For me, the answer is a resounding yes. I believe that clothing can greatly impact first impressions and make a lasting impact on anyone you interact with. Like it or not, people will judge you on how you look and they will make both conscious and subconscious decisions about you based on what you're wearing… Is she trustworthy? Is she the expert we need? Will she fit in our corporate culture?

Can an incredible outfit increase your confidence and add validity to your brand? Will you perform your job better or feel more empowered? Will first impressions of you be more positive? For me, the answer is a resounding yes.

After all, if you were hiring a financial advisor, and one walked in with a pair of jeans and the other in a pair of trousers and blazer, who would you trust with your money? Even if you don't realize what you're doing when you interact with people, there may be more going on beneath the surface. It's something to think about for sure.

Here's another example, let's say you want to hire a party planner for an event. You meet with the first candidate, and she is wearing a wrinkled shirt and her fingernails are chipping and half-painted. Whereas candidate number two walks in and has on a pencil skirt, pumps, and silk blouse. Who do you think would pay more attention to the details associated with your party?

In 2019, WWD wrote about the psychological effects clothing has on a person:

It is said that clothing is what makes and defines a person. What you wear tells others what you are and makes a statement about your taste, character and individuality. It gives an insight into your nature, whether you are casual or formal, playful or serious, cool or just composed. Whether you are attending a job interview, out on a date or just strutting by the beach, your apparel tells us so much about you at a simple glance.

We know that it takes 5-7 seconds for a person to subconsciously form an opinion about you. Our eyes take in how you look; after all, what you're wearing will influence how you are perceived. How do you want to be perceived to your audience, your clients, and in your working industry?

How do you want to be perceived to your audience, your clients, and in your working industry?

And it goes way beyond the external. There is scientific data that shows how an individual feels differently when dressed in a variety of styles. In an article from Research Gate, they found that, "Fashion choices can affect both self-image, the impression that you convey to others and in turn, the way in which people behave towards you."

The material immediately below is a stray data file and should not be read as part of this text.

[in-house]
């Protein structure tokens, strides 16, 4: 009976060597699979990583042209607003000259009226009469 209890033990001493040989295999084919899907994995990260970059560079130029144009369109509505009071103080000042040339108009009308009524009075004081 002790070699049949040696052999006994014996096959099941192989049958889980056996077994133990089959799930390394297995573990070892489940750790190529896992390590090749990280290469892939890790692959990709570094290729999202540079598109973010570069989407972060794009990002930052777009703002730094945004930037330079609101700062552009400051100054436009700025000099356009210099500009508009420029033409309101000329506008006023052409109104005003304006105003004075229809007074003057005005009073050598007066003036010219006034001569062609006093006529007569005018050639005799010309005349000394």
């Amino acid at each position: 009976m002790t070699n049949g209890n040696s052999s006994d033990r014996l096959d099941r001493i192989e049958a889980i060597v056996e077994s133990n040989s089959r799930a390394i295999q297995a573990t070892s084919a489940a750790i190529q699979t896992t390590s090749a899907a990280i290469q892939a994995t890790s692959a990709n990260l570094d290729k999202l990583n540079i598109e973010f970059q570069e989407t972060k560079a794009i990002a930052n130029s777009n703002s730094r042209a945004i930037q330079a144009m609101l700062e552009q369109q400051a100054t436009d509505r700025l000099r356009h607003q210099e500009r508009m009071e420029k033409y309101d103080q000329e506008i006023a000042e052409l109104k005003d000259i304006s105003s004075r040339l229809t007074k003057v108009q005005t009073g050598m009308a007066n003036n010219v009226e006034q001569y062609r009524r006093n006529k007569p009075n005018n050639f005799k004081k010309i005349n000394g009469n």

Have you ever heard of the term "enclothed cognition"? It refers to the phenomenon in which people tend to adopt the traits and properties they associate with the clothes they wear. In a study on the psychology of clothing, that same article as above reports that, "Participants judged women to be more forceful in job interviews and were more likely to recommend them for hiring when they were dressed in a more masculine style compared with a more feminine style," and that "Both men and women are attracted to stylish clothing that fits them well, makes them feel well-dressed and looks current."

On some level, we may all agree with that statement.

Naturally, as a personal stylist, I am a true believer in the power of clothes. I have seen my clients' exhilaration as they take in their transformation, brought about by an outfit, a new style, and clothes that look incredible on them. I have also witnessed physical changes like their facial expressions, huge smiles, laughter, sparkling eyes, and even a change in the way they walk. It's almost like there has been a shift in attitude toward their inner beauty, which has increased because they feel and look amazing and confident.

Although most of us are no longer strutting our way to the boardroom, the psycholigcal power of clothing is still necessary and relevant, especially now that we're confined to our home offices. Most of us are on virtual calls or live streaming from our computer, and it's easy to not prep as much for your "waist-up" meetings. But, like it or not, you should look on-brand, and put together clothes that are relevant for your industry. Not only will your peers perceieve you as more professional and more put-together, but I am sure you will also feel better, be more alert, and have more energy.

Most of us are on virtual calls or live streaming from our computer, and it's easy to not prep as much for your "waist-up" meetings. But, like it or not, you should look on-brand, and put together clothes that are relevant for your industry.

I'm not saying you need to look like a superstar every second of every day. However, I want you to think about the positive impact well-fitting, stylish clothes can have on both others' perceptions of you as well as your inner-confidence and intrinsic behavior.